Reactor projects are like zombies, hard to kill and even when you think they are dead they keep coming back. The Belene nuclear power plant in Bulgaria is certainly such a project. In order to kill it in 1992, Bulgarian activists had to actually overthrow the government. But like a zombie, this multiply canceled project just kept coming back.
This week, after years of hard work, some dear friends finally killed this beast. This time i looks like for sure. I know some of these people and a bit about this place and want to tell my version of it’s story.
Bulgaria is what i call “tough turf” for international political organizing . I was the international coordinator for Ecotopia 1992 in Bulgaria and i had heard all the horror stories about organizing there. “Neme Problema” literally means “No problem” in Bulgarian, but what it really means is there may well be a problem and i am not telling you about it. I thought myself clever and was determined to organize around this cultural divide.
i was in regular communication with the local organizers of this “summer university action camp” as we described Ecotopia
- “Do you have the computers and printer we provided?” i asked
- “Yes, yes” they replied
- “Are they working together properly?”
- “Yes” i was assured
- “Did you get the files we sent you so you can print the program for the camp?”
- “Absolutely” they told me
- “Will we be able to print the program before camp starts?” i kept pressing
- “Nema Problema” i was told
When we arrived at camp and there were no programs to be found, i was told they would have printed them, but there was no paper available in their town. The camp was a big success, the Bulgarians were lovely,colorful, resourceful, generous, friendly people. The logistics were a bit of a disaster.
Jan Haverkamp and i first worked together at Ecotopia 1990 in Hungary. He dressed up in a suit and pretended to be the Head of PR for Westinghouse Europe talking about how wonderful nuclear power was going to be for eastern Europe. His presentation was crazy making for the activists around him who knew nuclear was the wrong answer, but we stymied to counter his clever arguments. Jan’s demonstrated how deep in you need to get to win these arguments against these highly trained nuclear apologists.
Later he would be the real father of my legal daughter Barborka. My first wife Adela had her now multilingual daughter not long after we were married. Czech law says that the husband is automatically the father. You probably know a fair few people who have a daughter and an ex-wife, but i am likely the only one you know who has a wife and an ex-daughter.
Jan headed up the international effort to effort to stop Belene the second time around, working mostly through Greenpeace and sometimes through WISE (the World Information Service on Energy). As is true for many anti-nuclear campaigns, there were a myriad of different angles used. They successfully got the 13 west European commercial banks to withdraw from the project (a critical step in its demise). They organized local, national and international protests. They lobbied in the capital Sofia. They proposed alternative energy scenarios and employed expert studies showing the reactors were on earthquake faults and would never be completed on budget. [A quake less than 10 miles from the proposed reactor killed 120 people in 1977] And most importantly with these types of campaigns, Jan helped bring in lots of different types of allies to the cause. There were high profile/visually dramatic actions.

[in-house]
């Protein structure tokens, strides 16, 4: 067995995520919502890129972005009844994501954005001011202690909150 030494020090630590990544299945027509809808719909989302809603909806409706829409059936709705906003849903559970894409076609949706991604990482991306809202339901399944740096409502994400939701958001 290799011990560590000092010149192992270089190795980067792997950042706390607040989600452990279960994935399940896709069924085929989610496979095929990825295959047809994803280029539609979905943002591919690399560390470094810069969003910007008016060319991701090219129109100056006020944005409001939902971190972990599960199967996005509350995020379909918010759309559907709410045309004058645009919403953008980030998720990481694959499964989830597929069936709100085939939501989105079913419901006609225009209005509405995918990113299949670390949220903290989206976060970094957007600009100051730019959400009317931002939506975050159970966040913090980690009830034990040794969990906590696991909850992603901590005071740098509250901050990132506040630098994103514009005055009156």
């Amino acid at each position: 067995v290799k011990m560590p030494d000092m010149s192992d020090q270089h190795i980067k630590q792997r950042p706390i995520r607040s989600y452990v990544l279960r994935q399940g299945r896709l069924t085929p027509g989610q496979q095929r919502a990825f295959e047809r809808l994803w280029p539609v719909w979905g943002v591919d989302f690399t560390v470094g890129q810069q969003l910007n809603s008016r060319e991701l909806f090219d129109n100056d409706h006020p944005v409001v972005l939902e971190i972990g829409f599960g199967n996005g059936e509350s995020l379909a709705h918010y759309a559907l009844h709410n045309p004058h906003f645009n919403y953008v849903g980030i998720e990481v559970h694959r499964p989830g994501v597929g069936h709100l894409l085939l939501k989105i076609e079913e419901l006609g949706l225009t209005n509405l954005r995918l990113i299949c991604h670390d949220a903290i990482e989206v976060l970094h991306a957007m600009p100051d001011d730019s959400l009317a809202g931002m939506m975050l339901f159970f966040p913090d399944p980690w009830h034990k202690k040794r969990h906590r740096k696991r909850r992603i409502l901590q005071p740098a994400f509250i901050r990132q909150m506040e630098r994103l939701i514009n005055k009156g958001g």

Law suits were filed. The Environmental Impact Assessment was challenged. The project dragged for years in the courts. Bulgaria is the wild-wild west part of eastern Europe. Local activists that Jan worked with got death threats, their credit blocked, their land seized and suffered near constant harassment. Two attempts were made to kill Albena Simeonova, the lead local activist who worked with Jan, by a Bulgarian organized crime syndicate. Too much was at stake for the proponents of this plant to permit let the opposition go unchallenged. Body guards were brought in to protect the locals. After the assassination threats and the international outcry, the national head of the police would step up security for these local activists. Ultimately, this same head of police would become prime minister in2009 and armed with damning financial reviews he would this week take the daring step away from the Belene nuclear plant.
Jan is quick to credit the tremendous number of people who were important in this fight. But i know this, were it not for the efforts of my outlaw co-dad, we would likely still be fighting this beast today instead of celebrating its demise.
Nice work my friend, very nice work.
Jan’s has written a more complete history of the fight against this reactor.
There is so much good nuclear news thsis week i must tack on to this article:
1) German nuclear utilities E.On and RWE have bailed on building two reactors in the UK and will build gas plants and real renewables instead.
2) The NRC is slowing the approval process for proposed two new Sumner reactors in Florida.
3) Review for new reactors in the US will likely be extended because we have not yet integrated in the “Lessons learned” from Fukushima.